What was incredibly interesting was the fact that some readers liked the beginning of the book better than the end and some liked the end better than the beginning. There were also some who enjoyed the beginning and the end. The ones who liked the beginning liked that the women were angry. The ones who liked the end liked how the women had chilled out and became ok with who they were. A reader who lived in the 1950s, where this book was placed, said that she did not relate to the beginning because when she was living in that time period, the women she knew displayed their anger through depression. It was when those women started protesting that they found empowerment.
What I took away from this discussion that amazed me was what each reader lingered on in the story and how what they lingered on had them interpreting the story. You had some hold onto the anger. Some look for hope and see hope throughout. And some that saw rising to a challenge. There were also others that saw all of those areas and were able to take it all in.
When it came to the transitioning of the book and how the dragons went from what some readers viewed as fierce to then dragons with lipstick, purses, and other things, there were some who disliked that and others who loved it. The ones who loved it thought it was cute and saw it in a way that the women could pick up their femininity again they were throwing away and be them. The ones who weren’t a fan felt that it took them as readers out of the story making them unable to grasp what exactly the dragons looked like.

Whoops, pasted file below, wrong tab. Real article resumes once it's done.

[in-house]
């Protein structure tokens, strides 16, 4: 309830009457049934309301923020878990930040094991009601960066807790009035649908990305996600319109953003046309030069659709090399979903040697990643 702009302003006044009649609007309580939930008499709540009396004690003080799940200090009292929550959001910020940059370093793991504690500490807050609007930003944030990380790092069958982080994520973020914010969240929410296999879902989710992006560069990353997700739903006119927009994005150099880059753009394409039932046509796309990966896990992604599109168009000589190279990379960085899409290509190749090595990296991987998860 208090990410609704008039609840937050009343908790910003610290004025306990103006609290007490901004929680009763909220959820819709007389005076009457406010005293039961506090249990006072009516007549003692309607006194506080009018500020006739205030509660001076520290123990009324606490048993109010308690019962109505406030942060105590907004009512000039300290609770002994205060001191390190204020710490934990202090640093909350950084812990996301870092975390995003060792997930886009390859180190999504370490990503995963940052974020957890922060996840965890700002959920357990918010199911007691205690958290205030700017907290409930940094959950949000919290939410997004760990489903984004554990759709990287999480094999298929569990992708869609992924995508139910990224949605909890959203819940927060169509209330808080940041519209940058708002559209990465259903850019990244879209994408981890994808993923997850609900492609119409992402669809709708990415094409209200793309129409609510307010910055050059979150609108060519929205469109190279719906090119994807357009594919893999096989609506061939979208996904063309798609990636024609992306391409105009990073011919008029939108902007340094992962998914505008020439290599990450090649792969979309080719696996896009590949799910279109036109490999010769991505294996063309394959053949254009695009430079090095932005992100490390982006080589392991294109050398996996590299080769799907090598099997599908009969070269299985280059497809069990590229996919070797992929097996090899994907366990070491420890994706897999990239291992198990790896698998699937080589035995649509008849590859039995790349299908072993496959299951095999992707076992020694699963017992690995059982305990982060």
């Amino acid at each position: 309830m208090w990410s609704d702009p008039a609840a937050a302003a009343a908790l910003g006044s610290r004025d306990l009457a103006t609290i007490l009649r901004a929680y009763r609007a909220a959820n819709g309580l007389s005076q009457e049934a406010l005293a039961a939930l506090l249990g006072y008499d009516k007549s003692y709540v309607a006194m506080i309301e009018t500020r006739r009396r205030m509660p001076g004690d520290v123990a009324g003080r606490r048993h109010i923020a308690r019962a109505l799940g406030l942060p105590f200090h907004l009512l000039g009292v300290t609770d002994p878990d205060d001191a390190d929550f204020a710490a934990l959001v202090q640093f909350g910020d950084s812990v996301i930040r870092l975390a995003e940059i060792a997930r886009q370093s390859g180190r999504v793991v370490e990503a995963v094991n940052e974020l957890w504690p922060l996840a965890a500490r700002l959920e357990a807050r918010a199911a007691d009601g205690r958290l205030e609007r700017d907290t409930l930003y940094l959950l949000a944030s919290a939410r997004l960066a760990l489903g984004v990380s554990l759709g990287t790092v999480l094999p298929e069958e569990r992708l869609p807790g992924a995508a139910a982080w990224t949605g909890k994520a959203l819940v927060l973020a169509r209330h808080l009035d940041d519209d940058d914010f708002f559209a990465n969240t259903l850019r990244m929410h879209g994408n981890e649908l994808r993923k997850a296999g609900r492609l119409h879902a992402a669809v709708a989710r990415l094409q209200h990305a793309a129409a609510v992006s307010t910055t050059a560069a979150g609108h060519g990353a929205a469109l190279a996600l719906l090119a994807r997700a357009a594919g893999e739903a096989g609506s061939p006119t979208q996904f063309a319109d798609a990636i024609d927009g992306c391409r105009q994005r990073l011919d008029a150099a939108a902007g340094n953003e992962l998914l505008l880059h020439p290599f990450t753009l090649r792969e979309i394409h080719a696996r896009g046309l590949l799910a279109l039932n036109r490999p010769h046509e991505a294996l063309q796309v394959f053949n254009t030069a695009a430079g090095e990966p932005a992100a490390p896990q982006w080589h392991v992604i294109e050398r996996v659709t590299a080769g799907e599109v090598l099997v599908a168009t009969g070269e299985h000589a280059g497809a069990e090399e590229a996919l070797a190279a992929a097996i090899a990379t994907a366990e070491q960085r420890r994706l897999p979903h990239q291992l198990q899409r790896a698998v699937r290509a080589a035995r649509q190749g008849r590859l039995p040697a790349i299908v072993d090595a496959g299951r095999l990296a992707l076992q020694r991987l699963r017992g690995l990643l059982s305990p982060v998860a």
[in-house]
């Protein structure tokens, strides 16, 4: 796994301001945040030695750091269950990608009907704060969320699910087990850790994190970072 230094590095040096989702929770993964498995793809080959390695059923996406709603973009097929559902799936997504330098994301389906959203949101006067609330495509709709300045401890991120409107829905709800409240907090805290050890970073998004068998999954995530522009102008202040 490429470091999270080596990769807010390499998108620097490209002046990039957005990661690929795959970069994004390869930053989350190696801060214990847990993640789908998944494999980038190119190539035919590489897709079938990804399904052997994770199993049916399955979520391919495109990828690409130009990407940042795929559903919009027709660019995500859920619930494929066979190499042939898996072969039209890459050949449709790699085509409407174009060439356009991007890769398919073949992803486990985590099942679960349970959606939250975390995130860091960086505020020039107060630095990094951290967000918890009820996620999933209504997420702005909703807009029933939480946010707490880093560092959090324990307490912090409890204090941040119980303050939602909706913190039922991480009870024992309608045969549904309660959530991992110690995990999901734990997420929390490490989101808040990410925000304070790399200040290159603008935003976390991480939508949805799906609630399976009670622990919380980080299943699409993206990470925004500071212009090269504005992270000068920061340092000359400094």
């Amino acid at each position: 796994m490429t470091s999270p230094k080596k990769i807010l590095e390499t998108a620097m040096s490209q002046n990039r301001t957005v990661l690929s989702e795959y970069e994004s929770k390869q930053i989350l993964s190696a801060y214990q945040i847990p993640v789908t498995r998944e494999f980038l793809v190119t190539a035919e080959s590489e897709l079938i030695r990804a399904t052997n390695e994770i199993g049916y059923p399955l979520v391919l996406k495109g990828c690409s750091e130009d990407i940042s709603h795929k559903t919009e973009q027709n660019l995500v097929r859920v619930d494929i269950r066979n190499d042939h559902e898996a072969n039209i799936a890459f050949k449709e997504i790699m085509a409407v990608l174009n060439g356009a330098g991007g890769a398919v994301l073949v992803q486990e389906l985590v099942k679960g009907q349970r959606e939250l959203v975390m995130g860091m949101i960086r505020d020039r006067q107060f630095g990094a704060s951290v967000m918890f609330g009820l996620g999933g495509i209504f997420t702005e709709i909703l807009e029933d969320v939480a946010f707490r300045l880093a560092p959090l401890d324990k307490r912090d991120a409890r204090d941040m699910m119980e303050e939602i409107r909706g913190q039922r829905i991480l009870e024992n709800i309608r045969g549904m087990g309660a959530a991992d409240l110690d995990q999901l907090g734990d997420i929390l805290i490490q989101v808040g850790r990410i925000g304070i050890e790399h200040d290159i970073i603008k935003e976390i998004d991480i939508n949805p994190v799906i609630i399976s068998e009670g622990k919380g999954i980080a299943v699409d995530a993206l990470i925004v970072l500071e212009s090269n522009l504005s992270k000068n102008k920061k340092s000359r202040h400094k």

Everyone loved so many quotes from this book. Everyone also loved how well the author did in holding the headspace of a child for so long. The articles of the alternate history throughout were also a favorite for most of the readers.
This was a great book that held great protentional when it came to discussing issues through the generations.